White Nights – CANCELLED!
Wednesday, 3 February 2021
From 19:30
Müpa – Béla Bartók National Concert Hall,
HUF 5,500 / 4,500 / 4,000 / 3,500 / 2,500

White Nights – CANCELLED!

Kocsis season ticket 2

Edvard Grieg Peer Gynt, op. 23 – excerpts
Jean Sibelius Violin concerto in D minor, op. 47
Carl Nielsen Symphony No. 3 (Sinfonia espansiva), op. 27
Ágnes Szalai soprano
Péter Pásztor bass
Kristóf Baráti violin
Hungarian National Philharmonic Orchestra
Michael Schønwandt conductor

The title of this concert – “White Nights” – refers to the lands of the north, where the sun never sets during part of the year, and for 24 hours of each day, there is no darkness. What does the “North” mean in our collective consciousness? If we associate the south with a sort of temperamentality, the east with the exoticism of Asian countries, and the west with the development of technology and civilisation, then the north, we would have to say, is a place full of relentless cold and harshness. But when it comes to northern music, which is often also very passionate and energetic, isn’t the truth really the exact opposite of all this?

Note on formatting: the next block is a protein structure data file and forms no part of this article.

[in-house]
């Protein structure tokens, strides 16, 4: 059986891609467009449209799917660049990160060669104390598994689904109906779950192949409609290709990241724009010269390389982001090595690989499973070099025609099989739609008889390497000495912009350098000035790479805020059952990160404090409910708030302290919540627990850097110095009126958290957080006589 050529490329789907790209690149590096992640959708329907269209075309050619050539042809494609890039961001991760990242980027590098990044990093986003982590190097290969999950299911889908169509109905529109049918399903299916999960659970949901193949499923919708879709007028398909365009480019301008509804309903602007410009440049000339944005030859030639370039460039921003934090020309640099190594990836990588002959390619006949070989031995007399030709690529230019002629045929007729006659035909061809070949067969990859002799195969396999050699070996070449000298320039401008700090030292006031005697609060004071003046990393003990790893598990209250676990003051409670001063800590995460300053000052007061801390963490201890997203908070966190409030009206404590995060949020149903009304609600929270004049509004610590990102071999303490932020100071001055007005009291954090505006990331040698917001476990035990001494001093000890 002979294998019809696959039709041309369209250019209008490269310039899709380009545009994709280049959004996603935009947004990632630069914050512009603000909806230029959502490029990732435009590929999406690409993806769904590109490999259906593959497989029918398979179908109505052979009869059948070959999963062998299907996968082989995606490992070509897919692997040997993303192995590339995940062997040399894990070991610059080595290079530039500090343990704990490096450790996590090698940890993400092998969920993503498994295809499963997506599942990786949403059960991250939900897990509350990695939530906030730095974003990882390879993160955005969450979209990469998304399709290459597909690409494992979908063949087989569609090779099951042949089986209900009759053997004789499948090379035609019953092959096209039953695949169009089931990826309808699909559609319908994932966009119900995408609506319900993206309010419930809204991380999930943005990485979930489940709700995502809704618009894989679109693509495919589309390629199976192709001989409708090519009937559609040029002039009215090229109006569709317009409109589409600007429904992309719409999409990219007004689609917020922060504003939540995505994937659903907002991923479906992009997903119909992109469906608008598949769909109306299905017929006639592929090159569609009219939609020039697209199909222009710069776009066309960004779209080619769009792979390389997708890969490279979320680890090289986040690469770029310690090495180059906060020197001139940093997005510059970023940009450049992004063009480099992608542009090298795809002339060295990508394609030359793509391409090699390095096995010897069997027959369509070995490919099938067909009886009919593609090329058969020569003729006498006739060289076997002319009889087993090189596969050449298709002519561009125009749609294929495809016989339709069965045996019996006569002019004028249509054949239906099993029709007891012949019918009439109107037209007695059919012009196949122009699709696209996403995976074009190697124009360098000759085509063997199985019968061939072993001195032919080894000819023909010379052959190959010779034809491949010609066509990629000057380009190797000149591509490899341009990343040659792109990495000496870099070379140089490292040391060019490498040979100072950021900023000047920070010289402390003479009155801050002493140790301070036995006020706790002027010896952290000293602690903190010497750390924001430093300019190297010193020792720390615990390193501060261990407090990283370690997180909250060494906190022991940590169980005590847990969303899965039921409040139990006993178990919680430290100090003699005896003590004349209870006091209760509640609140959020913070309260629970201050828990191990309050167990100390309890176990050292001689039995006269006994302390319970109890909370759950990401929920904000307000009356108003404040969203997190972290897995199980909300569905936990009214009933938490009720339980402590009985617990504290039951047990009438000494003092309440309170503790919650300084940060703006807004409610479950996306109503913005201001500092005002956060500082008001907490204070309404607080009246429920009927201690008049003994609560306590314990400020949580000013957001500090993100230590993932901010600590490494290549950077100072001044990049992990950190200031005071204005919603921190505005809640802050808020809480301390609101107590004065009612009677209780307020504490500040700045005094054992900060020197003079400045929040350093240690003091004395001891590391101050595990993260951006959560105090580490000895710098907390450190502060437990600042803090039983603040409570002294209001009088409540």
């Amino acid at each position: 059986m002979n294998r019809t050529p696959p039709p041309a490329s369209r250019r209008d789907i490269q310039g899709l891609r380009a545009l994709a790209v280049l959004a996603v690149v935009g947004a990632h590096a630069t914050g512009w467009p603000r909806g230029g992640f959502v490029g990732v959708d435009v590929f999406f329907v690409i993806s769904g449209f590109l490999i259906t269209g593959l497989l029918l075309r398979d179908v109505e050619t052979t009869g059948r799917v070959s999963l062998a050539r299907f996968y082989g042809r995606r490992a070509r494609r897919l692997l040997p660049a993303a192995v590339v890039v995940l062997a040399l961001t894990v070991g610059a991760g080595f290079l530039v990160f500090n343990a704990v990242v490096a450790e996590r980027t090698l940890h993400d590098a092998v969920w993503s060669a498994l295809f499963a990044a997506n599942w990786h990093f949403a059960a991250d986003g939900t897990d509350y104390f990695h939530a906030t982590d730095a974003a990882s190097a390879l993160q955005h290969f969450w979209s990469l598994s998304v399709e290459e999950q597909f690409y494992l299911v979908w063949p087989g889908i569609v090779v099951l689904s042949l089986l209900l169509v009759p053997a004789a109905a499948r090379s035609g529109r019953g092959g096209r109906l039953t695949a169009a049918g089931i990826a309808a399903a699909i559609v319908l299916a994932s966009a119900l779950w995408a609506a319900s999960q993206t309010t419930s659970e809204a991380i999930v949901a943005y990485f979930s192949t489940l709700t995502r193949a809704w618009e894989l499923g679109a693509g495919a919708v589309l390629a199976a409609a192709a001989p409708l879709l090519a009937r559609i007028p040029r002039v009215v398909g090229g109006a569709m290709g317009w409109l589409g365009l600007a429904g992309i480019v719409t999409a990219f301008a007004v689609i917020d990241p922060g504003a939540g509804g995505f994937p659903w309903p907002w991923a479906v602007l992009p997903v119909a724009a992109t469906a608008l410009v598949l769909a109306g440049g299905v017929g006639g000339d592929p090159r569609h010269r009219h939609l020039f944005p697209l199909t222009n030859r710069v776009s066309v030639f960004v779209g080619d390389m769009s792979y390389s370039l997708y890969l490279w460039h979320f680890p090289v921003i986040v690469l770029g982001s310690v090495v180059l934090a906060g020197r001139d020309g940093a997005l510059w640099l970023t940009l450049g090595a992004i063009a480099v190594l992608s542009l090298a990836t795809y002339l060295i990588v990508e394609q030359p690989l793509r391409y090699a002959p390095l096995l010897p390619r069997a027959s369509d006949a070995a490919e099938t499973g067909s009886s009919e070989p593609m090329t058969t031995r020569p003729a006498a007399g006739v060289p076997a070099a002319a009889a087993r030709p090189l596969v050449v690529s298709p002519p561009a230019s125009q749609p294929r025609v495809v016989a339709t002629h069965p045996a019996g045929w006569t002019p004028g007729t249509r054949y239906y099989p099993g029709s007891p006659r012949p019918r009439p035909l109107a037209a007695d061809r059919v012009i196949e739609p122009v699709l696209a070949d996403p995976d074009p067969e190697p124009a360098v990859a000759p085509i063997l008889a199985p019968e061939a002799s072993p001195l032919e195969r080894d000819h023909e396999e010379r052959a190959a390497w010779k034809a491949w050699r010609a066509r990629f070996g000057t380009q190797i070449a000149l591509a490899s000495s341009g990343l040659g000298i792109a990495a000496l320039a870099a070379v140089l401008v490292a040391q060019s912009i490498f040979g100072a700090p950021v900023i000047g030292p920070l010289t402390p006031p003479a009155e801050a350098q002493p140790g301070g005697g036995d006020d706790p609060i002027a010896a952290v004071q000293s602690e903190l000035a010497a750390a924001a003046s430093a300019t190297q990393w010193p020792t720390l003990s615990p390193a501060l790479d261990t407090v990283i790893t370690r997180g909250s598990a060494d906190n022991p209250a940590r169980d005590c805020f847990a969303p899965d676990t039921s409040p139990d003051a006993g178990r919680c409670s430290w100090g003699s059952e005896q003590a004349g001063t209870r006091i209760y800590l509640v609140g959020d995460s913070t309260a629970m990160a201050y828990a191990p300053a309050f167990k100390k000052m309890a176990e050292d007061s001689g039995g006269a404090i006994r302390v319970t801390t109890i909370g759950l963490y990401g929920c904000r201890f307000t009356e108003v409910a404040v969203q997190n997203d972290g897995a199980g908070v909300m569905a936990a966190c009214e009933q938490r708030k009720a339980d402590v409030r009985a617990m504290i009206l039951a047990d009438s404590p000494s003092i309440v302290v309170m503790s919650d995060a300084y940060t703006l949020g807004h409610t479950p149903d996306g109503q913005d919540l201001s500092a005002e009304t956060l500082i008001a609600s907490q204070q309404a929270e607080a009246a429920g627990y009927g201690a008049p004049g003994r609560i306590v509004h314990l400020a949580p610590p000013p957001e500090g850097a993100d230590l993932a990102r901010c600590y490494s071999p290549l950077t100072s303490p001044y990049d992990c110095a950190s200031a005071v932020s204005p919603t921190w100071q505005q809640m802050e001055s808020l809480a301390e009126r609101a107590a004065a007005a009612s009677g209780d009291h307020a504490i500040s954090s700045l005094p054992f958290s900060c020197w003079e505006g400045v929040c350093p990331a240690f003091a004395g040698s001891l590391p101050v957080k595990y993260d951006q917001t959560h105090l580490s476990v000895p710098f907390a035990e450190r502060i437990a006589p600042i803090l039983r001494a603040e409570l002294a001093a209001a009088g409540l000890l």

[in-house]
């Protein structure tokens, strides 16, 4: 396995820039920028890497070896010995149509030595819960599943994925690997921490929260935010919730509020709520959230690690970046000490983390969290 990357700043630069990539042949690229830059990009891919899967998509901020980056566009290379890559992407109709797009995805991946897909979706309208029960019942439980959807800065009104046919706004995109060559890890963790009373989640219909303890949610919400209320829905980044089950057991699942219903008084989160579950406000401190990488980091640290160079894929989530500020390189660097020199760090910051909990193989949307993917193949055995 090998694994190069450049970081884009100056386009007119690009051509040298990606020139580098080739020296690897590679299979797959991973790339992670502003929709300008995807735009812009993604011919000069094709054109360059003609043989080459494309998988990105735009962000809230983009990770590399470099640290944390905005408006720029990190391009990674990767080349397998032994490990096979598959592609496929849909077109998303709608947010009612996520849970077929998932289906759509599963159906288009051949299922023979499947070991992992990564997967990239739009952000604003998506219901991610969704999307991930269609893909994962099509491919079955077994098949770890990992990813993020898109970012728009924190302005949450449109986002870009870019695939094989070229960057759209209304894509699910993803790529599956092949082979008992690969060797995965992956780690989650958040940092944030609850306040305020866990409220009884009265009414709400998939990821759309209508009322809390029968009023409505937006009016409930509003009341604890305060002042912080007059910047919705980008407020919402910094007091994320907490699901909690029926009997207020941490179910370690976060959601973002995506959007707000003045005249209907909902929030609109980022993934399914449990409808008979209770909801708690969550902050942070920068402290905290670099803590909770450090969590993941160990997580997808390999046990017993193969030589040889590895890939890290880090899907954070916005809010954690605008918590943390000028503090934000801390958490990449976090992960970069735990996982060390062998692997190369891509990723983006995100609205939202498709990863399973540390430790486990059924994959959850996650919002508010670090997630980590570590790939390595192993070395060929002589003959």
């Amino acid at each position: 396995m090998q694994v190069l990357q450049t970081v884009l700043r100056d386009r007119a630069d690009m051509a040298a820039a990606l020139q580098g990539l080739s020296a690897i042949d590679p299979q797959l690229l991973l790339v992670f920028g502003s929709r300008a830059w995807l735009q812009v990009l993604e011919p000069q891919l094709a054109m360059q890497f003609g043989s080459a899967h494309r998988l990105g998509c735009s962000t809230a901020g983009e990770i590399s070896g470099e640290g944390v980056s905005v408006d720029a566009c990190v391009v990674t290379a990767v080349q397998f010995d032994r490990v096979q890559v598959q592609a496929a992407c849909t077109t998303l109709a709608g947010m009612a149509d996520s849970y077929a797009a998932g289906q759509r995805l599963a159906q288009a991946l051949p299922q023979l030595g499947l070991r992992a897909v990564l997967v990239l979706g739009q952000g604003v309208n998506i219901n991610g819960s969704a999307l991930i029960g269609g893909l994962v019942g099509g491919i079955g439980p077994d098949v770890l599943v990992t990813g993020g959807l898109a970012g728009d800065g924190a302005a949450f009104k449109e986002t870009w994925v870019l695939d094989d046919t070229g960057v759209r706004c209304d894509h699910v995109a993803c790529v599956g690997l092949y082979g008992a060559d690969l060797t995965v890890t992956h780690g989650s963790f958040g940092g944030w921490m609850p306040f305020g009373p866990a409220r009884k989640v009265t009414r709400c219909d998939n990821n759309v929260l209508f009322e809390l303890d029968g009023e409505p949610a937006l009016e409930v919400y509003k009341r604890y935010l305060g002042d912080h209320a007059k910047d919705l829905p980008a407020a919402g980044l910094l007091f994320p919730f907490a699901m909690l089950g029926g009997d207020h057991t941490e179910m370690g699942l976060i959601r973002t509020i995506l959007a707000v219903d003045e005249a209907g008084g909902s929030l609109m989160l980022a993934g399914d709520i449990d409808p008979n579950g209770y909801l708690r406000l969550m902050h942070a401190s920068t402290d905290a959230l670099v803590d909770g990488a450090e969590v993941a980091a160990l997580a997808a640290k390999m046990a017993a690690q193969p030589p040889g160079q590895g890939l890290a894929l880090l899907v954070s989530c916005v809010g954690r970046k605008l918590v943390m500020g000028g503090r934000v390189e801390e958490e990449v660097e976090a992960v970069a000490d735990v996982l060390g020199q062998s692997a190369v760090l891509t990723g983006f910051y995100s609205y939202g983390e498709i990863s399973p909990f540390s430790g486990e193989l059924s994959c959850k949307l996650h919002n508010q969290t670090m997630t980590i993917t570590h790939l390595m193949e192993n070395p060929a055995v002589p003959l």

And speaking of cardinal directions, Kristóf Baráti, the soloist for the concert, might also make the audience of this northern concert think of the exciting lands of the south, as he lived in Venezuela between the ages of two and twelve, the period when his musical consciousness was developing. Today the Kossuth Prize-winning violinist is celebrated all over the world, and his repertoire includes every important work written for the instrument. Although the 66-year-old Michael Schønwandt is the pride of the Danish music world, this conductor who is equally at home with the operatic and symphonic repertoires spent his student years at London’s Royal Academy of Music. As one of his specialities is the oeuvre of his countryman Carl Nielsen, it is no coincidence that the second part of the concert will feature the Danish composer’s third symphony, dating from 1910/11, which is notable for its wordless soprano and baritone solo parts in its second movement. It was Ibsen himself who commissioned his fellow Norwegian Edvard Grieg to write the incidental music for his drama Peer Gynt, a task which the composer took on reluctantly. Nevertheless, the piece written in 1875 eventually became his most popular work. Sibelius’s 1904 violin concerto is a similarly popular work that has served for decades as one of the cornerstones of the literature written for the instrument.

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